Life can be hectic for a lot of us! While meals in front of the TV or on-the-go may be the go-to option sometimes, there are lots of benefits we can gain from sitting down together as a family for mealtimes. Here are a few thing to consider and a few ideas to get you started on forming this habit.
Food isn’t just nourishment. It’s social connection.
Something we’ve learned from the pandemic is just how important social connection is for humans–we need it. The U.S. Surgeon General has declared loneliness to be an epidemic across all age groups.1 An easy way to alleviate this is to enjoy meals together. Years of research through groups like the The Family Dinner Project has discovered that children and teens who regularly eat with their families consume more fruits and vegetables, have higher self-esteem and body image, and have lower rates of substance abuse, teen pregnancy, depression, and eating disorders.2 Mealtimes are an opportunity to create the space to enjoy each other’s company: share what happened throughout your day, laugh together, and allow a chance to reflect on what is truly important. Keep conversations light; think of this as a time to collectively relax. The day is done and it’s time to enjoy your meal and each other.
Get the family involved.
Giving everyone a small task not only helps mealtimes come together quickly but gives everyone a purpose and a sense of accomplishment. Need some ideas? One person can be tasked with finding recipes, another creates the grocery list, another helps assemble and prepare the meals while others can help clean up.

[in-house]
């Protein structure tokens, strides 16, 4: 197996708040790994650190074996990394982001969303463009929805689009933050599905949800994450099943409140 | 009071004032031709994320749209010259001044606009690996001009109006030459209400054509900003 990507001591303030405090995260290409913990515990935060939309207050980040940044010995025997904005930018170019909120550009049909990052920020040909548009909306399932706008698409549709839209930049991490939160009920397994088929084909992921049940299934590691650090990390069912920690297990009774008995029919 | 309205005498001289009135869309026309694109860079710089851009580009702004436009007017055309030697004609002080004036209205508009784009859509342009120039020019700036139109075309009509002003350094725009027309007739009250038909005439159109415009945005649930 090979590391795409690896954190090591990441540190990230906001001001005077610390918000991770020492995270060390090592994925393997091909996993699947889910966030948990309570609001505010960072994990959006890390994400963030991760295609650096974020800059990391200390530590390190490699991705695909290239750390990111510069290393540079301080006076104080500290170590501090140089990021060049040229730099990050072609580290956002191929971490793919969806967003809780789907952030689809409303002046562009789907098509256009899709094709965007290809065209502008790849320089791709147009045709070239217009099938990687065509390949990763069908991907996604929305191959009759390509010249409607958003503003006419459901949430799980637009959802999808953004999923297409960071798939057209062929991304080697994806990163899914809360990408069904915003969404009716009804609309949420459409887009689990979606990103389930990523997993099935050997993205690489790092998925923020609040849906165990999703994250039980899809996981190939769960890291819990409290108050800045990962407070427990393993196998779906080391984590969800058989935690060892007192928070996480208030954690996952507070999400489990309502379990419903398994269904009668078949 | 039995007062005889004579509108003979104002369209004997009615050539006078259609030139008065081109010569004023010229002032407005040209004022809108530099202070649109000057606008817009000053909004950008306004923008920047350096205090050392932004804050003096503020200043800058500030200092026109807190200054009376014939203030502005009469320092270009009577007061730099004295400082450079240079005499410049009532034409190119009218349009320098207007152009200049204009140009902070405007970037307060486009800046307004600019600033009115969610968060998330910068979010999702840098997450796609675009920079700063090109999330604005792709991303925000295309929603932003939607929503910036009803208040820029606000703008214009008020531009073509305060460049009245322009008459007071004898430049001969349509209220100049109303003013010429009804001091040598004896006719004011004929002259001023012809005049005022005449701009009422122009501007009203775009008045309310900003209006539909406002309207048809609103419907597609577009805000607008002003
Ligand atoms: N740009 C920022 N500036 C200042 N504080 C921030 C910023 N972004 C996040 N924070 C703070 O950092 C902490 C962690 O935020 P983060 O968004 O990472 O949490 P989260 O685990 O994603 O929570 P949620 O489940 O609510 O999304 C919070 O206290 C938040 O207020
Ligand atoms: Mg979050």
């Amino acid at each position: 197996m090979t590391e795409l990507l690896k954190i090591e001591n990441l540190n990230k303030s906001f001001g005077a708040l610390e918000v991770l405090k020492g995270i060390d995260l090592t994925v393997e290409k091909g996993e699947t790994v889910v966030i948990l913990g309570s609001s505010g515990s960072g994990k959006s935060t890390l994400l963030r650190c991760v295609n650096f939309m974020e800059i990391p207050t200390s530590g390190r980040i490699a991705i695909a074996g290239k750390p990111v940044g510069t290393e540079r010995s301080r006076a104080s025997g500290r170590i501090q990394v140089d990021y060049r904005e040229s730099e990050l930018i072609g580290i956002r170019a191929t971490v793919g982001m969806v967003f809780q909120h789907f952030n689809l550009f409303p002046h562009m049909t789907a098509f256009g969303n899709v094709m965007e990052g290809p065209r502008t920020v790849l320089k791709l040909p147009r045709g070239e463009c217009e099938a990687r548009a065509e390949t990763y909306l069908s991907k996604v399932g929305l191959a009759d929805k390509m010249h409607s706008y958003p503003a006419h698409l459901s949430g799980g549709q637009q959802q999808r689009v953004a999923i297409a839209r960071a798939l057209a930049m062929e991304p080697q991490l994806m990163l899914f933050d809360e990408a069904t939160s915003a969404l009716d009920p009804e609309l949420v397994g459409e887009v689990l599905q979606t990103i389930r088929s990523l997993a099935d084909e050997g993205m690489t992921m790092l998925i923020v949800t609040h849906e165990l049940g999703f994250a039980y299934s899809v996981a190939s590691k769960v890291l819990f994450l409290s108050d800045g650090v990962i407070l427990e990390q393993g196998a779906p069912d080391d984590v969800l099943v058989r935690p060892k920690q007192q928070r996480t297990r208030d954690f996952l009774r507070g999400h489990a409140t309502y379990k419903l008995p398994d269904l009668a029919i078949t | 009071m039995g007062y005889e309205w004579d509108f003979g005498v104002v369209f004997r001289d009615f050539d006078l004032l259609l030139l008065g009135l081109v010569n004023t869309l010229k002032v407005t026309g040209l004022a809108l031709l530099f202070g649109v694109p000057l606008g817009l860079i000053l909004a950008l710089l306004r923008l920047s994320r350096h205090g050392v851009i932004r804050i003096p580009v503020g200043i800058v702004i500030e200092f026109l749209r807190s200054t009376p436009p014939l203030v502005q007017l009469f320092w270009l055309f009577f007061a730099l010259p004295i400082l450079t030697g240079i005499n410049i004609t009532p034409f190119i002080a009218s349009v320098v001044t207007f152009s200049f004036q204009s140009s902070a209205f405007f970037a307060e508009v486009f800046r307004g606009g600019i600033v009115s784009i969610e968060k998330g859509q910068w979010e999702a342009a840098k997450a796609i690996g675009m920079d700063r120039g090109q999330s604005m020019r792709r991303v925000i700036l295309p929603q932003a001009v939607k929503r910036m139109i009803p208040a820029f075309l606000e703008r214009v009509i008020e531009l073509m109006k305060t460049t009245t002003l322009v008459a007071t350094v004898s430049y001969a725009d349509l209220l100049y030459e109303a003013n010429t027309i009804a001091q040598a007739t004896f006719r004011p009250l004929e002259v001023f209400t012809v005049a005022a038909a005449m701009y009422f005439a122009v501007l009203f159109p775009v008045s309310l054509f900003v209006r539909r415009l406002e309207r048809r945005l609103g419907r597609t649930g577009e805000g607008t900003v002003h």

Keep meals simple during the week.
For evenings when we don’t have much time, simple meals with just a few ingredients can go a long way. Salad kits, frozen ingredients, canned goods, sandwiches, and crock pot or one-pan meals are all helpful ways to make your meals easier, making family meals more possible. Additionally, the less complicated a recipe is, the more likely it is that all family members can become involved in the process of preparing it together, regardless of kitchen skills.
If you currently do not eat meals as family, try one next week and build from there. A 2012 Columbia University study found that 5-7 family meals per week–including breakfast, lunch, dinner, or even snack or dessert–provided the greatest benefits for teens and overall family health.2 However, the goal isn’t to hit some magic number, but to instead try to find as many opportunities as possible to eat as a family at any time of day. Stay connected!
For a printable version of this information, click here.
- Office of the U.S. Surgeon General. Our Epidemic of Loneliness and Isolation: The U.S. Surgeon General’s Advisory on the Healing Effects of Social Connection and Community. Department of Health and Human Services; 2023. Accessed May 31, 2023. https://www.hhs.gov/sites/default/files/surgeon-general-social-connection-advisory.pdf
- The Family Dinner Project website. Accessed May 31, 2023. https://thefamilydinnerproject.org/about us/benefits-of-family-dinners/